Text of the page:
When Desiderius Erasmus died in 1536, he left (in his will) small sums of money to be given to certain young women for their dowries so they could marry.
I often wonder who they were...PJ
To Desiderius, who always knew…
by PJ Braley 10/27/2016
In Basel the great humanist, quill in his hand,
abandoned by a world he could not understand,
shouted for the village boy, who patiently stood
to gather the pages (face shrouded by a hood).
Picking them up carefully from the desk and floor
he put them in order, and then waited for more.
When the monk retired it was always too late
for the boy to go home, so he sat near the grate
and looking at the pages, pleasure blushed his cheeks
as he read every word in both Latin and Greek.
‘Fore the morning sun rose and the parish awoke
he walked all the way home wrapped up in his cloak.
Holding aloft a lantern to mark the crossroads
a father waits for his daughter dressed in boy’s clothes.
Entering the house, she pulled the coins from her sleeve.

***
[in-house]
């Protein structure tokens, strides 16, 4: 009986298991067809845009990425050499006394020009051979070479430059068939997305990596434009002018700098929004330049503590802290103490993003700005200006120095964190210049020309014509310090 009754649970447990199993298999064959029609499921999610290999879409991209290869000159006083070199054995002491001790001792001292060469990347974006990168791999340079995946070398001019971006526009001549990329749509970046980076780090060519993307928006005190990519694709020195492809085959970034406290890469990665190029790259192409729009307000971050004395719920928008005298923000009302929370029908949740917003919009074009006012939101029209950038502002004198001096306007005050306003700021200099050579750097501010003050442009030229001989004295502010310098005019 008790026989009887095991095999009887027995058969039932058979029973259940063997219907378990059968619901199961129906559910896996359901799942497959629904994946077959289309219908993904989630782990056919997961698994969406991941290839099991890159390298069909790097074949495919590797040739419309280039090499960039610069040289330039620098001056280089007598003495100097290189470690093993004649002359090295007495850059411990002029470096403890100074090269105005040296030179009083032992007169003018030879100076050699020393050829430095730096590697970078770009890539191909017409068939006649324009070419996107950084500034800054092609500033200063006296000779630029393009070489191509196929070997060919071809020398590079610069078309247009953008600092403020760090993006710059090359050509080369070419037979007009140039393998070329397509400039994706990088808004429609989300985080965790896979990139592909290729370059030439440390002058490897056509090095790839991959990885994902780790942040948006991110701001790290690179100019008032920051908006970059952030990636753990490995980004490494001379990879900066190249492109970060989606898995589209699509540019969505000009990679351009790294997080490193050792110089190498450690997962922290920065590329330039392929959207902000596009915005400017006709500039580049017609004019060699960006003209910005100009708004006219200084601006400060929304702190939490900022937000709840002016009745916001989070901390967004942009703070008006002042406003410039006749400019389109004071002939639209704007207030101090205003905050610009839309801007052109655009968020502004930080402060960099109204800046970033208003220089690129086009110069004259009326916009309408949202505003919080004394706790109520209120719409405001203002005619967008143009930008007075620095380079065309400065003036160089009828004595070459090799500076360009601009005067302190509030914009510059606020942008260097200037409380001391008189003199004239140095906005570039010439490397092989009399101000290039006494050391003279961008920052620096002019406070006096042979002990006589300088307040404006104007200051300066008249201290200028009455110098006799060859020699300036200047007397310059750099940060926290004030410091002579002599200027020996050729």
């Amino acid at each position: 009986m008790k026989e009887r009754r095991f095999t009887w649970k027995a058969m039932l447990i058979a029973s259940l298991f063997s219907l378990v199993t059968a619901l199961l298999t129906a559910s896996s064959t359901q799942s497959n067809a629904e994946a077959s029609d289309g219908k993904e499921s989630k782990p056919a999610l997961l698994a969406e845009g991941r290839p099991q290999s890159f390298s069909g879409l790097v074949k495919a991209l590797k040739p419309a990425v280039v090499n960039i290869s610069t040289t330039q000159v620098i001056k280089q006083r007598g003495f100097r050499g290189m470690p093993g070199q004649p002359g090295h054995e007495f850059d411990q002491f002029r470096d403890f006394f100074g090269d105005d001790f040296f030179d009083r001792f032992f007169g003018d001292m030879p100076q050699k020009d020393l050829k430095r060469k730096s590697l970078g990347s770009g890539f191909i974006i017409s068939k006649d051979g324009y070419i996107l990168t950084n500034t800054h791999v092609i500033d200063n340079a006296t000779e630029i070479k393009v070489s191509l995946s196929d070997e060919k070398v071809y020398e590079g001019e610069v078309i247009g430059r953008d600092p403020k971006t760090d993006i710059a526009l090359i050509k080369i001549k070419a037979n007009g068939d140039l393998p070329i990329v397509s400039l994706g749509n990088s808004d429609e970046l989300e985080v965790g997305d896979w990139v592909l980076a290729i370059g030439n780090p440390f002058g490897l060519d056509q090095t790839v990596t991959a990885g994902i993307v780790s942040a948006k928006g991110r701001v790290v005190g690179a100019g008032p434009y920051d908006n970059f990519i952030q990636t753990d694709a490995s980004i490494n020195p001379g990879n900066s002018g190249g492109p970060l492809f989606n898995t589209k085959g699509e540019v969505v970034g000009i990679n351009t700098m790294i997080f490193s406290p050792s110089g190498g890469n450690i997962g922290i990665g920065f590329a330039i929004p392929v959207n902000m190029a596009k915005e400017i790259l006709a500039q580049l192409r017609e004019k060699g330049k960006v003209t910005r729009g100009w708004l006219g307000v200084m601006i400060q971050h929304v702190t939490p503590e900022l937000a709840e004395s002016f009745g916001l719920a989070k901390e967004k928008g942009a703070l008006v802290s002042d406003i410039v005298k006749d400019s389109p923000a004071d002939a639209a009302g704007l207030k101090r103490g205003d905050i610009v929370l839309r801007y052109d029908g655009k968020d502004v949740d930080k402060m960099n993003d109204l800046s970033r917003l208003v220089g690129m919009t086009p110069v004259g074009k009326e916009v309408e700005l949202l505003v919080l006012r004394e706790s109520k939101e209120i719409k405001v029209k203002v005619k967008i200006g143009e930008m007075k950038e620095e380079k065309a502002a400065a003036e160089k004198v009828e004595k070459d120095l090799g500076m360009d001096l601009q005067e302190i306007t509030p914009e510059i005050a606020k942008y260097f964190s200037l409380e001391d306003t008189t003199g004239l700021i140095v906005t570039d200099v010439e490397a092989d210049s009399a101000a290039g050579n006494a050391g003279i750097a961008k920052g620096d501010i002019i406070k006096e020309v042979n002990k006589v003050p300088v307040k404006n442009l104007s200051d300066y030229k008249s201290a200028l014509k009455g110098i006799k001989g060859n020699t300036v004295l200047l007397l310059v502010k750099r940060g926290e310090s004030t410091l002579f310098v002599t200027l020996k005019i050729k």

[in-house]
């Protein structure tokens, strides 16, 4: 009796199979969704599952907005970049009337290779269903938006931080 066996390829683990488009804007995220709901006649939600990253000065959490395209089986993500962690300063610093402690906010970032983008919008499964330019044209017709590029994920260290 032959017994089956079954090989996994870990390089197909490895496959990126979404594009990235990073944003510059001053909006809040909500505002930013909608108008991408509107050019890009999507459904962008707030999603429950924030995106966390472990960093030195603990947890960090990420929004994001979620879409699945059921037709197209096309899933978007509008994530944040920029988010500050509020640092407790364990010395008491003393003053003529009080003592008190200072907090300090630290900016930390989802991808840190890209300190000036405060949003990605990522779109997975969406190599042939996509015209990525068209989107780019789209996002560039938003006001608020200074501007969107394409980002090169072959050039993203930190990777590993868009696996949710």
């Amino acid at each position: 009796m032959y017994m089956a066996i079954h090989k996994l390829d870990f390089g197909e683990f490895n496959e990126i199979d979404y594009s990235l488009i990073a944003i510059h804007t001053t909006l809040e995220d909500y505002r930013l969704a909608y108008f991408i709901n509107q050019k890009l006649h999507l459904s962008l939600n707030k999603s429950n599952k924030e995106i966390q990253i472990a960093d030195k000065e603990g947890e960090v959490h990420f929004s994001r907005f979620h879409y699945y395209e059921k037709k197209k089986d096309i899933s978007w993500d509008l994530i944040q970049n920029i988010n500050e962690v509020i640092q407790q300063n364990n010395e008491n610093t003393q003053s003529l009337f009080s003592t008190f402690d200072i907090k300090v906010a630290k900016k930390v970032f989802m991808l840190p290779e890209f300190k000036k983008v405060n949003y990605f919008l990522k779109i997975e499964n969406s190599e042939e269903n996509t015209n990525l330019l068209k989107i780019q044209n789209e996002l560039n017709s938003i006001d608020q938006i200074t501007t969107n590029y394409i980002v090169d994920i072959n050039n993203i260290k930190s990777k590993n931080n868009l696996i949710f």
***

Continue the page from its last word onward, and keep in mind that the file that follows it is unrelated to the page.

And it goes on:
He threw them in the fire, vexed that she did not see
that by keeping the money it somehow seemed right
for her to be serving that monk both day and night.
“I do it for the words,” she’d said time and again.
“Before they go into the world, they’re in my hands.
He thinks I am a boy, the disguise is complete
(the daughter of a protestant must be discreet!),
and there is nothing here that means as much to me
as those pennies you treat so contemptuously.
You do not realize that five centuries hence
writers will envy me those few copper pence.”
Her father demanded (because he feared the shame),
“You dare cherish a love that cannot share his name?”
“Love for him or for his words?” she asked with a grin.
“What are you saying? How can his words not be him?”
With wisdom and clarity, she tilted her head.
“Is the water the same as the fountain?” she said,
“Is a bird just its song? Or a flower, its scent?”
“No,” he admitted, “’tis true, they are different.”
“Yes, but try to separate them and please explain.”
“No,” he said defeated, “they can’t be torn in twain.”
“It is all about the words,” she kindly went on,
“Fall from his hands to mine, like the water, the song,
the fragrance of heaven and the warmth of the earth.
I hold his words in my hands…
I read them first.”